Robots Can Save Late-Night Eating, but Not the Late-Night Dining Experience
OttOmate reflects on a Wall Street Journal piece and the joys of midnight eating.
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The Wall Street Journal has a story up today with the headline “Late-Night Diners Go Hungry: Many 24-Hour Food Spots Went Dark; Gas Station Snacks” (story by Heather Haddon).
Thanks to COVID and labor shortages, the number of nighttime dining options are dwindling. From the WSJ post:
Before the pandemic, lines of customers used to pile into Mr. Yadav’s string of Denny’s after bars closed. The bars are open again, but Mr. Yadav said his restaurants are still operating on shortened hours because he lost employees who anchored his nighttime shifts, including students and families who needed flexible schedules.
Locations of other big chains such as McDonald’s Corp. , Subway and Burger King, along with IHOP and BJ’s Restaurants Inc. are also often closing their doors earlier in the evening. Franchisees and company executives said fewer servers, cooks and counter workers are available to staff late night and early morning hours in many areas, and it’s not clear as many customers will be out in the wee hours.
The full article is actually a surprisingly sweet ode to the ritual of late night dining for groups like college students and people working the late late shift. I myself have fond memories of working at bar in college during my summers living in Hawaii. After closing, sidework and clean up, the bartenders, bussers and barbacks would head over to Liliha Bakery at 3 a.m. and order a full breakfast before the sun came up.
Because this is a publication about robots, I immediately thought of how robots can help solve the problem as laid out by The WSJ — but then realized that robots actually can’t solve this problem.
Yes, robots can help — 24-hour stalwarts like Denny’s are using Bear Robotics’ Servi server robot to shuttle food and empty dishes around their restaurants. And one of the reasons White Castle is installing Flippy the frying robot at 100 of its locations is that it helps alleviate late night staffing headaches. And there is a wave of companies like Yo-Kai Express and Piestro bringing ramen and pizza vending machines to market that will operate around the clock. There are even startups like Nommi and Mezli packing whole restaurants-in-a-box that can whip up a full menu of dining options all day long.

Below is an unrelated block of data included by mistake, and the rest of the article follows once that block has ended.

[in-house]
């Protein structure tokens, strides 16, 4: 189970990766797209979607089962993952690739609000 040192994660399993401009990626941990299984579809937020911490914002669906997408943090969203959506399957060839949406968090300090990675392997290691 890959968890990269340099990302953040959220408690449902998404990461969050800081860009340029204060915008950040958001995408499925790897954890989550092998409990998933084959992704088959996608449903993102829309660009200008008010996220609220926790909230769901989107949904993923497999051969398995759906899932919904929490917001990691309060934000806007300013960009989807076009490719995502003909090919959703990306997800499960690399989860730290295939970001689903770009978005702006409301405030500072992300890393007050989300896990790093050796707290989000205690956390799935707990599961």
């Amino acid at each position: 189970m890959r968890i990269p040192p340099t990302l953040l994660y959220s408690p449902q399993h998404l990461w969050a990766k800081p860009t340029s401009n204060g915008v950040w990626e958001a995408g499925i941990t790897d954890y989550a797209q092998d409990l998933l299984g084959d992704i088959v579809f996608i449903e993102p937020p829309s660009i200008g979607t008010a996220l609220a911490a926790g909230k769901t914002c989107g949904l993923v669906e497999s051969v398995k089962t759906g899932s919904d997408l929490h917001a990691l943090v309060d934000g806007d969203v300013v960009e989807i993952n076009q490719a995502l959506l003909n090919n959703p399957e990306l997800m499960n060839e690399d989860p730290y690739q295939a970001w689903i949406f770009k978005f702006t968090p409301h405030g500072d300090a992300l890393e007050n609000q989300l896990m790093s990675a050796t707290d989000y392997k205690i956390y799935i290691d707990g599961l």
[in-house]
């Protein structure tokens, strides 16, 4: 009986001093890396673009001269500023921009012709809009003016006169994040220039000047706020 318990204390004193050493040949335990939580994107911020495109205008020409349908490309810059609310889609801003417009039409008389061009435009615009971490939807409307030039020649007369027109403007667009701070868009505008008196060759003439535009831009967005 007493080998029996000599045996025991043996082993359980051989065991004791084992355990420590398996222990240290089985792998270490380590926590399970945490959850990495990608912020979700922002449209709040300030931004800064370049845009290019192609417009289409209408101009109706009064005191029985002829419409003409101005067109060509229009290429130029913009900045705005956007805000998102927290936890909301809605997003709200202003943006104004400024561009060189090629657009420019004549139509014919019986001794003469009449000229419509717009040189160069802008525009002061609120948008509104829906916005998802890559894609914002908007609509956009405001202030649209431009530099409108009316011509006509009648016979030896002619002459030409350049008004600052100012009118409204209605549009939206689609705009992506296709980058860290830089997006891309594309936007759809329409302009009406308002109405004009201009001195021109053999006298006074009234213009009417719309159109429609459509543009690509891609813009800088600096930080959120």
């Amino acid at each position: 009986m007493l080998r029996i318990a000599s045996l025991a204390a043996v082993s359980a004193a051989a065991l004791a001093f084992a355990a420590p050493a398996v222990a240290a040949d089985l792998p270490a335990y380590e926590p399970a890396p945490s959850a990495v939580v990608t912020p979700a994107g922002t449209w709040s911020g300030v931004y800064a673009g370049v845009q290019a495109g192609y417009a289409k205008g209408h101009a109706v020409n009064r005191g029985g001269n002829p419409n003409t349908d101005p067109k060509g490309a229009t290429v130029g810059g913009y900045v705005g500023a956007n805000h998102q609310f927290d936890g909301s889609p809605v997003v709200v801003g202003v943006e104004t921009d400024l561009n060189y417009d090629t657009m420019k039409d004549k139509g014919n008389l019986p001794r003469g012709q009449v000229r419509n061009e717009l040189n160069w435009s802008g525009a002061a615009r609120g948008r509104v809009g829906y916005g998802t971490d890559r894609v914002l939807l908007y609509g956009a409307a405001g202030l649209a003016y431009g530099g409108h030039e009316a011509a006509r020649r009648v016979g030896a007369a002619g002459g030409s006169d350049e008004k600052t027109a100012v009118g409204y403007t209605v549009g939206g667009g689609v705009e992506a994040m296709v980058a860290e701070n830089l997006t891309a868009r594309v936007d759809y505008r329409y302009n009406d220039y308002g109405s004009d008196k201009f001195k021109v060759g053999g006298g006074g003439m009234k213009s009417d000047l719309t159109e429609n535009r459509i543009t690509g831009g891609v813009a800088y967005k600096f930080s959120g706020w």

But really, these solutions just feed people, and that’s it. Don’t get me wrong — that’s great and valuable and will absolutely change when, what and how we eat. But we still lose an experience.
A server robot helps out human staff, but it doesn’t ask how your day (or night, in this case) was. Sure, a robot server doesn’t fully replace a person waiting tables — your actual server is then freed up to ideally provide more customer service. But there is something missing when your Moon Over My Hammy is wheeled over to you by an autonomous tray on wheels.
And while you can get truly great food from the forthcoming restaurants-in-a-box, there is no booth to cram into with your friends after a concert in which to eat it. Or a diner countertop to sit at with your co-workers who are super high, and proceed to order two breakfasts and ask for a third plate on which to mix both meals together. (Ahhh, the metabolism of youth.)
I’m a big believer that automation and robotics will make better food more widely available for more people. That’s a good thing. But robots can’t replicate the same experiences when eating that food. That’s not a bad thing — it’s just a new thing.